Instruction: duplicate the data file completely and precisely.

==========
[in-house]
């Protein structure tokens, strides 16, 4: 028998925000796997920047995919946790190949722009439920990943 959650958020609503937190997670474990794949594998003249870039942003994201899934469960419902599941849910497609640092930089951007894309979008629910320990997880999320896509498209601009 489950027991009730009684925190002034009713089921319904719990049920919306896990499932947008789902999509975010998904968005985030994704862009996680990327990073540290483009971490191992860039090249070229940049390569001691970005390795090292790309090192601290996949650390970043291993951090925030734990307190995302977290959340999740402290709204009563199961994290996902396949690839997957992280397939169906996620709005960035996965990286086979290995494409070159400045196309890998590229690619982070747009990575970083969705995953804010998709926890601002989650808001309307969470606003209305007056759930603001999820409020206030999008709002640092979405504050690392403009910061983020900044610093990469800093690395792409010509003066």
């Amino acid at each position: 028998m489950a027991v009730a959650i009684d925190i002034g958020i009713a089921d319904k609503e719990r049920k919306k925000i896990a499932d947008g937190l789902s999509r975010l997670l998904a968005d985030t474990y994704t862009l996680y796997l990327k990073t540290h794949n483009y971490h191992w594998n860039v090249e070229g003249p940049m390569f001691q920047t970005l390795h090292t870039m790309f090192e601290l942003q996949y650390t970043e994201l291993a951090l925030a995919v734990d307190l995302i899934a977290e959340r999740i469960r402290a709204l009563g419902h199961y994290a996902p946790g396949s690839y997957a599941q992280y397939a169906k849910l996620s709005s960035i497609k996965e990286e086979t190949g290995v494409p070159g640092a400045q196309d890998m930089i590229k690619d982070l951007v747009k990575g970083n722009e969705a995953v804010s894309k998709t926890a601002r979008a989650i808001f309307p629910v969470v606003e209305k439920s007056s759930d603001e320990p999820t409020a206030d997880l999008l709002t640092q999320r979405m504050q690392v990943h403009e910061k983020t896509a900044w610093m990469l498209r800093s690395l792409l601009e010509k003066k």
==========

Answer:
[in-house]
């Protein structure tokens, strides 16, 4: 028998925000796997920047995919946790190949722009439920990943 959650958020609503937190997670474990794949594998003249870039942003994201899934469960419902599941849910497609640092930089951007894309979008629910320990997880999320896509498209601009 489950027991009730009684925190002034009713089921319904719990049920919306896990499932947008789902999509975010998904968005985030994704862009996680990327990073540290483009971490191992860039090249070229940049390569001691970005390795090292790309090192601290996949650390970043291993951090925030734990307190995302977290959340999740402290709204009563199961994290996902396949690839997957992280397939169906996620709005960035996965990286086979290995494409070159400045196309890998590229690619982070747009990575970083969705995953804010998709926890601002989650808001309307969470606003209305007056759930603001999820409020206030999008709002640092979405504050690392403009910061983020900044610093990469800093690395792409010509003066």
């Amino acid at each position: 028998m489950a027991v009730a959650i009684d925190i002034g958020i009713a089921d319904k609503e719990r049920k919306k925000i896990a499932d947008g937190l789902s999509r975010l997670l998904a968005d985030t474990y994704t862009l996680y796997l990327k990073t540290h794949n483009y971490h191992w594998n860039v090249e070229g003249p940049m390569f001691q920047t970005l390795h090292t870039m790309f090192e601290l942003q996949y650390t970043e994201l291993a951090l925030a995919v734990d307190l995302i899934a977290e959340r999740i469960r402290a709204l009563g419902h199961y994290a996902p946790g396949s690839y997957a599941q992280y397939a169906k849910l996620s709005s960035i497609k996965e990286e086979t190949g290995v494409p070159g640092a400045q196309d890998m930089i590229k690619d982070l951007v747009k990575g970083n722009e969705a995953v804010s894309k998709t926890a601002r979008a989650i808001f309307p629910v969470v606003e209305k439920s007056s759930d603001e320990p999820t409020a206030d997880l999008l709002t640092q999320r979405m504050q690392v990943h403009e910061k983020t896509a900044w610093m990469l498209r800093s690395l792409l601009e010509k003066k």